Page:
Journal of Military Ethics 9 (4):384-410 (2010)

Randall Dipert
State University of New York, Buffalo
The paper addresses several issues in the morality of cyberwar and cyberwarfare, defined as one nation's attacks on the governmental or civilian information systems of another nation. It sketches the diverse technical ways in which an attack may occur, including denial-of-service attacks and the insertion of various forms of malware. It argues that existing international law and widely discussed principles of Just War Theory do not straightforwardly apply to cyberwarfare, and many forms of cyberwarfare differ from previous forms of warfare in neither injuring nor killing human beings, nor causing lasting physical damage ? but can nevertheless cause serious harm to a nation's vital interests. Another dissimilarity with traditional warfare is in the degree of knowledge of the identity of an attacker (the ?attribution problem?). The paper argues that cyberwarfare is not amenable to regulation by international pacts and that we can expect long periods of low-level, multilateral cyberwarfare, a Cyber Cold War, as a game-theoretic equilibrium is sought,. The paper laments the lack of a cyberwarfare policy, and concludes that it is only by applying game-theoretic principles that strategies can be discovered that are both moral and effective in suppressing overall harm to all parties in the long run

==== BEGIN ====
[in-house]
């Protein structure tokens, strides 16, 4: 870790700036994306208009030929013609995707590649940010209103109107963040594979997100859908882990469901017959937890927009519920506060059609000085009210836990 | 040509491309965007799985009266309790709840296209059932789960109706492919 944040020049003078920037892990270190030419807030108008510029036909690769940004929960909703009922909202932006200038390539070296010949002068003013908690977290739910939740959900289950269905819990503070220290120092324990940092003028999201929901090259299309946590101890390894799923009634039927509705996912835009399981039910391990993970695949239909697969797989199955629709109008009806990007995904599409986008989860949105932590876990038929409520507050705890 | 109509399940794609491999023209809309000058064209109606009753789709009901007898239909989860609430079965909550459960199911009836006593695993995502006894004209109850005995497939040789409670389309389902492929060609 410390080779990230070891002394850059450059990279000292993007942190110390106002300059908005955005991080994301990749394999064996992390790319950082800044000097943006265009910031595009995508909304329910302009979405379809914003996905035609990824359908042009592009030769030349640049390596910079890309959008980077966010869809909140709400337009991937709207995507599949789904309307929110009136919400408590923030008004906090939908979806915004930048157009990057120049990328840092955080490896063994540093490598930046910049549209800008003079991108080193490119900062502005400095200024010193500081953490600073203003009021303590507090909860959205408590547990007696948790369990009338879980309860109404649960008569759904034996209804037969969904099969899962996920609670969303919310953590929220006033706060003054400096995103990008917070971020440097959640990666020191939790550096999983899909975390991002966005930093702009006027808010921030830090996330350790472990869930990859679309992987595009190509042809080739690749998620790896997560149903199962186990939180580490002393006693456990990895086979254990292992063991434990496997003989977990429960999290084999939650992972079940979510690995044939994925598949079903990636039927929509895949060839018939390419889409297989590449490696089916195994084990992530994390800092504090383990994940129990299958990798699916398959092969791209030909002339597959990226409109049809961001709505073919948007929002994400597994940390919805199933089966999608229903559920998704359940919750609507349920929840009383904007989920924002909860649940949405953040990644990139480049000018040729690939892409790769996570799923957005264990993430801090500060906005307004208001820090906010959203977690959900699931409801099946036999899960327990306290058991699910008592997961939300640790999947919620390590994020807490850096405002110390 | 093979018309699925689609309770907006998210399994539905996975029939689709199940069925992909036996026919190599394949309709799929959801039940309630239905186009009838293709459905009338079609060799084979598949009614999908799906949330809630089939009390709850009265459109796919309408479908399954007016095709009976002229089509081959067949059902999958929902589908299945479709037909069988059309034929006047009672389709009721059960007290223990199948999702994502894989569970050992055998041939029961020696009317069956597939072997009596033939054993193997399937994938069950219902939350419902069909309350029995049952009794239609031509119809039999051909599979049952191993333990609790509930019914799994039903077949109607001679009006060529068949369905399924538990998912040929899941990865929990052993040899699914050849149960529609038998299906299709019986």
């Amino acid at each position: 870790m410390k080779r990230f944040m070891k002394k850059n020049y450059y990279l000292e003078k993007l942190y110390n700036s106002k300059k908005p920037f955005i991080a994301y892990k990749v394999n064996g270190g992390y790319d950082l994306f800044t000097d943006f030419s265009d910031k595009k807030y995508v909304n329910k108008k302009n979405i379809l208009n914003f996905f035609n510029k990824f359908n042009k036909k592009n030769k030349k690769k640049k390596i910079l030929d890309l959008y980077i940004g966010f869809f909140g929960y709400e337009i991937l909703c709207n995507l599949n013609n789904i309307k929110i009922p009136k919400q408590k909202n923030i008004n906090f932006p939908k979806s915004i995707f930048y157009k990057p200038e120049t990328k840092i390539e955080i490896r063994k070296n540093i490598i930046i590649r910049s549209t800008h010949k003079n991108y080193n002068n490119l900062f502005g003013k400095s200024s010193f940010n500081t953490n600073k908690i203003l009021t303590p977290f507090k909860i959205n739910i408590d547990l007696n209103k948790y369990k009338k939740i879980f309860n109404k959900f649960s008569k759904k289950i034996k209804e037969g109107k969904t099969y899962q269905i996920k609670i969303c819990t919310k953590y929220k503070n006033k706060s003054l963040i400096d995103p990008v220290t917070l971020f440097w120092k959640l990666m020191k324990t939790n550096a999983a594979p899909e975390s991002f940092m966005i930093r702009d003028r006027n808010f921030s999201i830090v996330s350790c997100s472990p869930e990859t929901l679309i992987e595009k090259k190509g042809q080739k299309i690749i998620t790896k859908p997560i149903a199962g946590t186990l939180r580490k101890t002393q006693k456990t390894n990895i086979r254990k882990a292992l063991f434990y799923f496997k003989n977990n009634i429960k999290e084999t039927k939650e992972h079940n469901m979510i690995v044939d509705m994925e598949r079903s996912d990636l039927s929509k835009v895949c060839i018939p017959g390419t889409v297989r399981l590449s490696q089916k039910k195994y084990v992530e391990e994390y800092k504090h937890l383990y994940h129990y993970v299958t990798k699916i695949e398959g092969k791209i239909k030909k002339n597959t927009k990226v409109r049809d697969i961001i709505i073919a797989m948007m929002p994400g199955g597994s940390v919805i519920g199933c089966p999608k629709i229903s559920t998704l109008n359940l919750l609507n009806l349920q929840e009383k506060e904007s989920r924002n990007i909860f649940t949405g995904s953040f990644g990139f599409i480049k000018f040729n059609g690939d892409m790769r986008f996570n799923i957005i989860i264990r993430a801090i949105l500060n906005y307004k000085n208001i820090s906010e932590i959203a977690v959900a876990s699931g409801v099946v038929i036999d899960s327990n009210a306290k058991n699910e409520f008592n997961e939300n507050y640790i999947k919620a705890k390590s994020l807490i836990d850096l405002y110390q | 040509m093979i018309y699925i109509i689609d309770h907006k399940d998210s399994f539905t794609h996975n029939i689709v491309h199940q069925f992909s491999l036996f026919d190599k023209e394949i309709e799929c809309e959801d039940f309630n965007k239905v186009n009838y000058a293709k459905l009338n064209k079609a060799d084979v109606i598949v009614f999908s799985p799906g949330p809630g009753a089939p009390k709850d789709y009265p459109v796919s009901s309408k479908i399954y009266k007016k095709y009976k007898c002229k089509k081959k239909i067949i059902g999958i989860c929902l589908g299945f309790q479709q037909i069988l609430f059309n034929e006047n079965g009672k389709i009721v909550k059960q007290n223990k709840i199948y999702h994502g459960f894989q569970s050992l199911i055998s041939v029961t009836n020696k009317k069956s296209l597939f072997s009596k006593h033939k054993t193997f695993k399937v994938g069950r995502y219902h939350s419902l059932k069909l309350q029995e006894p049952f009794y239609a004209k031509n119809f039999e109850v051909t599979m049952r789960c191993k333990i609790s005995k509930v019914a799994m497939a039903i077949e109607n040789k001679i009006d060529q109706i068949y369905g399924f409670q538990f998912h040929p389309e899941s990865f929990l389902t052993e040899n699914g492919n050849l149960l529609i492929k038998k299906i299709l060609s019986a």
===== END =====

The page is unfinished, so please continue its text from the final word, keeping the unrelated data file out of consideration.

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DOI 10.1080/15027570.2010.536404
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References found in this work BETA

Just and Unjust Wars.M. Walzer - 1979 - Philosophy 54 (209):415-420.

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Citations of this work BETA

Just Information Warfare.Mariarosaria Taddeo - 2016 - Topoi 35 (1):213-224.
The Ethics of Information Warfare.Luciano Floridi & Mariarosaria Taddeo (eds.) - 2014 - Springer International Publishing.
Just War, Cyber War, and the Concept of Violence.Christopher Finlay - 2018 - Philosophy and Technology 31 (3):357-377.

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